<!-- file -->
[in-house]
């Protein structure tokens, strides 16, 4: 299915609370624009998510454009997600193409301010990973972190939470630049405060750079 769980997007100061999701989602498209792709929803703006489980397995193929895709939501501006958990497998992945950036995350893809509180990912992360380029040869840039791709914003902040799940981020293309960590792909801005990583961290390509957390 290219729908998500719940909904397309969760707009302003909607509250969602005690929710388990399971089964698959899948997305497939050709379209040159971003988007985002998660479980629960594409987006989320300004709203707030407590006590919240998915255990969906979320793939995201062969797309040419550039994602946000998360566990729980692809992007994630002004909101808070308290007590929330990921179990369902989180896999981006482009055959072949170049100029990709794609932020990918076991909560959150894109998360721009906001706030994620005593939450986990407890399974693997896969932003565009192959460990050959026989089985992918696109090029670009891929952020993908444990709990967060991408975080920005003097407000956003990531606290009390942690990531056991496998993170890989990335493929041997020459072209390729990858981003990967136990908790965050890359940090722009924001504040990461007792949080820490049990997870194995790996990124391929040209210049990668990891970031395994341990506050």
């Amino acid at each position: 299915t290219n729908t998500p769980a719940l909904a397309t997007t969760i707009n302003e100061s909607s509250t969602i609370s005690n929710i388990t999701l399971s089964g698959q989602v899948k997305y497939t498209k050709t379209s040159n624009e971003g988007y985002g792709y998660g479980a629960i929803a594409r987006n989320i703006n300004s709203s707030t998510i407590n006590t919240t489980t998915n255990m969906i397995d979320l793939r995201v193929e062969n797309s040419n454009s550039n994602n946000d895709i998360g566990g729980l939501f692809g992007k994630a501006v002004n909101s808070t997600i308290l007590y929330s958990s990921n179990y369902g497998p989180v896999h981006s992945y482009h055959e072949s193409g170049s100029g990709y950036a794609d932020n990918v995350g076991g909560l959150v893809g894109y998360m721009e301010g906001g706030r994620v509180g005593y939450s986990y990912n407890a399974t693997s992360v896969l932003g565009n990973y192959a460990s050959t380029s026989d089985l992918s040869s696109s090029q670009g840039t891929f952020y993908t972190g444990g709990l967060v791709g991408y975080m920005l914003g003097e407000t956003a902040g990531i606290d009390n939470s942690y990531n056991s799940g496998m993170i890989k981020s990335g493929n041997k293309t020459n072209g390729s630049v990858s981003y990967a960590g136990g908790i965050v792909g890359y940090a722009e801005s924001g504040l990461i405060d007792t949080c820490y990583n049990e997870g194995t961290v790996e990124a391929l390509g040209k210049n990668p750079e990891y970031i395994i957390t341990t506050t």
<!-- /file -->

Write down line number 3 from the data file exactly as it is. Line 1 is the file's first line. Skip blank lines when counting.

């Amino acid at each position: 299915t290219n729908t998500p769980a719940l909904a397309t997007t969760i707009n302003e100061s909607s509250t969602i609370s005690n929710i388990t999701l399971s089964g698959q989602v899948k997305y497939t498209k050709t379209s040159n624009e971003g988007y985002g792709y998660g479980a629960i929803a594409r987006n989320i703006n300004s709203s707030t998510i407590n006590t919240t489980t998915n255990m969906i397995d979320l793939r995201v193929e062969n797309s040419n454009s550039n994602n946000d895709i998360g566990g729980l939501f692809g992007k994630a501006v002004n909101s808070t997600i308290l007590y929330s958990s990921n179990y369902g497998p989180v896999h981006s992945y482009h055959e072949s193409g170049s100029g990709y950036a794609d932020n990918v995350g076991g909560l959150v893809g894109y998360m721009e301010g906001g706030r994620v509180g005593y939450s986990y990912n407890a399974t693997s992360v896969l932003g565009n990973y192959a460990s050959t380029s026989d089985l992918s040869s696109s090029q670009g840039t891929f952020y993908t972190g444990g709990l967060v791709g991408y975080m920005l914003g003097e407000t956003a902040g990531i606290d009390n939470s942690y990531n056991s799940g496998m993170i890989k981020s990335g493929n041997k293309t020459n072209g390729s630049v990858s981003y990967a960590g136990g908790i965050v792909g890359y940090a722009e801005s924001g504040l990461i405060d007792t949080c820490y990583n049990e997870g194995t961290v790996e990124a391929l390509g040209k210049n990668p750079e990891y970031i395994i957390t341990t506050t």